American astronaut Captain Charles "Chuck" Baker lands on Planet 51 thinking he's the first person to step foot on it. To his surprise, he finds that this planet is inhabited by little green people who are happily living in a white picket fence world, and whose only fear is that it will be overrun by alien invaders...like Chuck!
A woman transformed into a giant after she is struck by a meteorite on her wedding day becomes part of a team of monsters sent in by the U.S. government to defeat an alien mastermind trying to take over Earth.
A bomb-sniffing beagle is fired from the mayor's office for a faux pas. That night a mad scientist dognaps him and injects him with an elixir. The dog escapes, but now has superpowers. He's adopted by a security guard - an ex-cop, who's a widower with a moody teen son, Jack. The boy discovers that the dog, named Shoeshine by dad, has super powers, but it's their little secret. While Underdog saves people in distress, the mad scientist and his underling continue their plot to catch him and take over the city. There's also a girl Jack likes who has a dog that Shoeshine takes a shine to. Will every dog have his day? Written by
There's plenty of need to fear, when TV remake hackers are near
They did it again: ripped off an old show's title, then destroyed the nostalgia with boring "re-imagined" stuff. The '60's cartoon was one of the funniest of its time, a good-natured satire of super hero comic books. The character was drawn as 1/2 way between animal and human, the way Mickey Mouse is. Here they use a real beagle; that's about the same as making a Mickey Mouse watch with a real rat.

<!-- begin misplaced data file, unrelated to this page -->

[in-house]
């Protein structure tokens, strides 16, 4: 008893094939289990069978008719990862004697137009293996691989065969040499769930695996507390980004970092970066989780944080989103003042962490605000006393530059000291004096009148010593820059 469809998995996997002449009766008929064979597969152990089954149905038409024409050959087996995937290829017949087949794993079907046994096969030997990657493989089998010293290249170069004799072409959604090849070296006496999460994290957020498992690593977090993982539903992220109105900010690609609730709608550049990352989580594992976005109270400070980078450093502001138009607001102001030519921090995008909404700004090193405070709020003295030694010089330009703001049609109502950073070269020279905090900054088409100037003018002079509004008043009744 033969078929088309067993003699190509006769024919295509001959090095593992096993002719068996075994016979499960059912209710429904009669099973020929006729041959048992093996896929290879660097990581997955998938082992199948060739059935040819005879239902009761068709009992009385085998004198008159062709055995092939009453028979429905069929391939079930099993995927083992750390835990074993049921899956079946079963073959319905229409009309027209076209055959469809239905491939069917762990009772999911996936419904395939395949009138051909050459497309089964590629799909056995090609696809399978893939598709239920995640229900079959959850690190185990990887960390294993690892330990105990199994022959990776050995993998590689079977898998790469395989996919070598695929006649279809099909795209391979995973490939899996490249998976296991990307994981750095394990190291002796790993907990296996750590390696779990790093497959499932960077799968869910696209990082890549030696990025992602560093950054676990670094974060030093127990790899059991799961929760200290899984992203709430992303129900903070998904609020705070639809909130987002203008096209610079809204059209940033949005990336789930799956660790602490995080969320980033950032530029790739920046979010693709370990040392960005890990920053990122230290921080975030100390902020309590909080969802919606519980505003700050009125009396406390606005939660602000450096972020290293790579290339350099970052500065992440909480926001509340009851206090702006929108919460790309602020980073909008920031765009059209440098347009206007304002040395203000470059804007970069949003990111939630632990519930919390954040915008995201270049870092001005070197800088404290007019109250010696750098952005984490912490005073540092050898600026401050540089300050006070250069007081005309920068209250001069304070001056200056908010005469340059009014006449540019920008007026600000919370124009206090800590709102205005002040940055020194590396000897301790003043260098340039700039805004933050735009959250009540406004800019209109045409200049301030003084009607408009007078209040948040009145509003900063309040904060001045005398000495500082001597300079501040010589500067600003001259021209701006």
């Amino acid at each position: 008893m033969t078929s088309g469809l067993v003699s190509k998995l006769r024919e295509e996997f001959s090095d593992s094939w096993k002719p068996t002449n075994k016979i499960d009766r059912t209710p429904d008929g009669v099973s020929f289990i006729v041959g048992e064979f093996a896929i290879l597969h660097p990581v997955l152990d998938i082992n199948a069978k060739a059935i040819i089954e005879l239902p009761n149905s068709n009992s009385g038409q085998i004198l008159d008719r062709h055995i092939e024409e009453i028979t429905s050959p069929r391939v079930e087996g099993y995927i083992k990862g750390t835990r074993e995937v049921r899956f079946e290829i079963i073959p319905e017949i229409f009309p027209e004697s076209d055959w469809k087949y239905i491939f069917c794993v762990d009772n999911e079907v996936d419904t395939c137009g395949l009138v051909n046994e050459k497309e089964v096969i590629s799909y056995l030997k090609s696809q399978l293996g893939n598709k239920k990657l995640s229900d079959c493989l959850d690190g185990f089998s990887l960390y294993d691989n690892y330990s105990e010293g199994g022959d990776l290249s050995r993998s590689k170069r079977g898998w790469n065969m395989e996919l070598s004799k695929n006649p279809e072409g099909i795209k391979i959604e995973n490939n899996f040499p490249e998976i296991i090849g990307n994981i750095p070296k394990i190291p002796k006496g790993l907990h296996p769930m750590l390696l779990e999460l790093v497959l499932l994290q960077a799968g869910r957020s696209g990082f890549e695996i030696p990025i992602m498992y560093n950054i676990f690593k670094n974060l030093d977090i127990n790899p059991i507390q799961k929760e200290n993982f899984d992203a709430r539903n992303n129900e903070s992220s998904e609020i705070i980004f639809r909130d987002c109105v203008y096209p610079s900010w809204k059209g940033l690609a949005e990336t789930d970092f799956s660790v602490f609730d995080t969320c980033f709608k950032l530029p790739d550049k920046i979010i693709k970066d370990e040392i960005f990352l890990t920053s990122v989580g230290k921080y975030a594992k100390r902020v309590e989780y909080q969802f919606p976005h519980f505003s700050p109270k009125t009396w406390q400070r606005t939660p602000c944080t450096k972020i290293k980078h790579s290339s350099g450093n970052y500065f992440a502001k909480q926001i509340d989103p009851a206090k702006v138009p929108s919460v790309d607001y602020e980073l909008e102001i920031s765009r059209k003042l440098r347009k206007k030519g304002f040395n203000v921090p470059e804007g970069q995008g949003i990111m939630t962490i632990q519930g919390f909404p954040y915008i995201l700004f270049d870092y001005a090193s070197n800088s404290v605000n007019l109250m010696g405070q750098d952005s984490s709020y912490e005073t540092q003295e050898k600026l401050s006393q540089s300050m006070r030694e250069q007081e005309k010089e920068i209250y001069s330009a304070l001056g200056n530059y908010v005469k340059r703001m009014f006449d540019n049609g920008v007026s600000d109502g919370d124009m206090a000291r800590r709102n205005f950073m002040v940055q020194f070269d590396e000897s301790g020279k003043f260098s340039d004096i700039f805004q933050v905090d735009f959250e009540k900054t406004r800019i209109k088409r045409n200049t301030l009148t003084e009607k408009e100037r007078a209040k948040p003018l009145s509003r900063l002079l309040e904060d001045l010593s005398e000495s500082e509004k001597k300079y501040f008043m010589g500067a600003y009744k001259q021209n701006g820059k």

Most of the clever schtick that made the original show funny is missing from this film. Instead, we get a clumsy ex-police dog who's even dumber than Cad. And some pet owners who add nothing to the story. Cheesy effects (the dog-talking animation is embarrassing). Poor scripting. A stereotyped dwarf playing Simon Bar Sinister. The gravelly noise box guy they hired to voice Underdog is painful. You'd think they'd at least gotten a voice impressionist to approximate Wally Cox's humorously distinctive voice for Underdog. But no. There are, at least, a few affectionate references to the source material (such as the rhyming lines), which lift it to a 4.
Only small children that love dogs may enjoy this. Everybody else should get a DVD of the original cartoon series. Watch this only in desperation.
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